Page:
SURVELLIANCE: ERA OF END TO THE RIGHT TO PRIVACY

“Recent discussions on privacy focus on two issues that are: Surveillance and Right to Privacy”.

Abstract

Privacy should be protected in every aspect but it is subjected to certain restrictions under the provision of Constitution of India and other relevant statutory provisions in force. With a view to conquer growing privacy challenges in the country and in order to effectively address the privacy issues, the Planning Commission of India had directed the constitution of a ‘Group of Experts’ to identify the privacy issues and draw up  a report on the same to facilitate authoring of privacy bill for India. The Expert Committee, which submitted its report in 2012, analyzed various international privacy principles and the existing privacy legislations in India. According to the recommendation of the Committee, the Privacy Act should put into place a regulatory framework for both public and private sector organizations and further aim to harmonize all statutory legislations in regard to privacy laws in India.

Surveillance and Right to Privacy

The recognition of privacy as a right first came up when the Supreme Court interpreted that right to privacy isn’t guaranteed under the Constitution yet the said right is an essential ingredient of personal liberty which is implicit in Article 21 of the Constitution[1]. Later the Supreme Court of India has recognized Right to Privacy as a fundamental right but this right is not absolute[2]. As India has implemented a wide range of data sharing and surveillance schemes to increase public safety and security by tackling crime and terrorism. However, these projects have since raised major privacy concerns. There are two main laws that regulate digital and telephonic surveillance, respectively: The Information Technology Act, 2000 and The Indian Telegraph Act, 1985. These acts involve mass interception of communication, keyword searches, and access to user’s data. They suggest that Indian state is moving towards large-scale monitoring of its population. Apart from the above two statues, a number of criminal statutes provide for the interception of communications and how such intercepted communications may be used. Section 91 of Code of Criminal Procedure,1973 states that a Court in India or any officer in charge of a police station may summon a person to produce any document or any other “thing” that is necessary for the purposes of any investigation, inquiry, trial or other proceeding under the Code of Criminal Procedure..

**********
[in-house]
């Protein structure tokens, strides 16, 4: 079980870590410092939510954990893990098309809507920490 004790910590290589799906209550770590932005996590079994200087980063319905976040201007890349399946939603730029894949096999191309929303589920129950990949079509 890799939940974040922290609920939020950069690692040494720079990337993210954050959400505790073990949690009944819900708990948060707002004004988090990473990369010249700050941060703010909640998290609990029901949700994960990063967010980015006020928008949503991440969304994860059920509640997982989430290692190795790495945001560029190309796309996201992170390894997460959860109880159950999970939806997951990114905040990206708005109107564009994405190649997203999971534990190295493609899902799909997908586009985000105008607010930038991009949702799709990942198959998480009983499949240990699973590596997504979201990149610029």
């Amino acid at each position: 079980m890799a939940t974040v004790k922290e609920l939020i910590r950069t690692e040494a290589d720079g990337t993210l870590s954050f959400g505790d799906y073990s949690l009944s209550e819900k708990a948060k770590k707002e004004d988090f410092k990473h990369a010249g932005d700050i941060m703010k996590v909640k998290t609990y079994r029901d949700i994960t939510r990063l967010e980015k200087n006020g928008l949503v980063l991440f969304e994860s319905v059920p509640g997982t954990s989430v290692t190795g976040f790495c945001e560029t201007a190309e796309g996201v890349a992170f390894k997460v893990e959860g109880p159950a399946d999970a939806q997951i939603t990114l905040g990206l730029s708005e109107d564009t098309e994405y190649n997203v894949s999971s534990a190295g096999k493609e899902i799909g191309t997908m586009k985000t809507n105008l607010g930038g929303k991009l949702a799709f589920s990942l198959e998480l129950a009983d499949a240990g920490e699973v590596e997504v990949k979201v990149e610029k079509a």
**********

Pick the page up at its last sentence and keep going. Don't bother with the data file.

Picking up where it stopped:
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Similarly, the Aadhaar which would be linked to a resident’s demographic and biometric has become the focal point of debate on right of privacy, threats to data security and citizens’ rights to privacy go far beyond it.While the enactment of much needed privacy laws seems to be not a priority, the government is uncontrollably enacting policies and regulations for surveillance through systems like the Centralized Monitoring System, NITRA, NATGRID (for collecting data from across databases) in the interest of National Security and linking citizens and databases across the unique identity number in Aadhaar. Irrespective of different states having different laws on privacy, privacy has been recognized as a fundamental human right in the UN Declaration of Human Rights (“UDHR”), the International Covenant on Civil and Political Rights (“ICCPR”) and in many other international treaties. The UDHR and the ICCPR are binding upon India, as India is a signatory to both of these conventions; however no consequent and explicit legislation has been passed by India in this regard.

Conclusion

“Life as we know is something more than one’s mere survival and existence; therefore, the right to privacy is an inherent right to every citizen of the country.”

As every day is advancing, this right is becoming more and more essential. With all our existence being exposed to the media through social networking sites or the spy cameras, the security is to be given to everyone and it should act in such a manner that no one should think to intrude the right to privacy of the individuals With ‘right to privacy’ being a fundamental right being questioned, the substantial growth and development in the technology sector, extensive growth of Internet users, the digital India program, implementation of CMS, NATGRID, Aadhaar and other government initiatives, an all- inclusive legal framework that governs both the private companies and the government agencies needs to carry out in line with the global data protection policies and the international human rights standards. It becomes evident that specific privacy legislation is imperative and urgently required in order to safe guard the privacy of individuals.

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[1] Kharak Singh v State of Uttar Pradesh, 1964 SCR (1) 332

[2] Justice K.S. Puttaswamy v. Union of India, WRIT PETITION (CIVIL) NO 494 OF 2012

Author: Umang Bhatla,
Delhi Metropolitan Education affiliated to GGSIPU, 3rd Yr.

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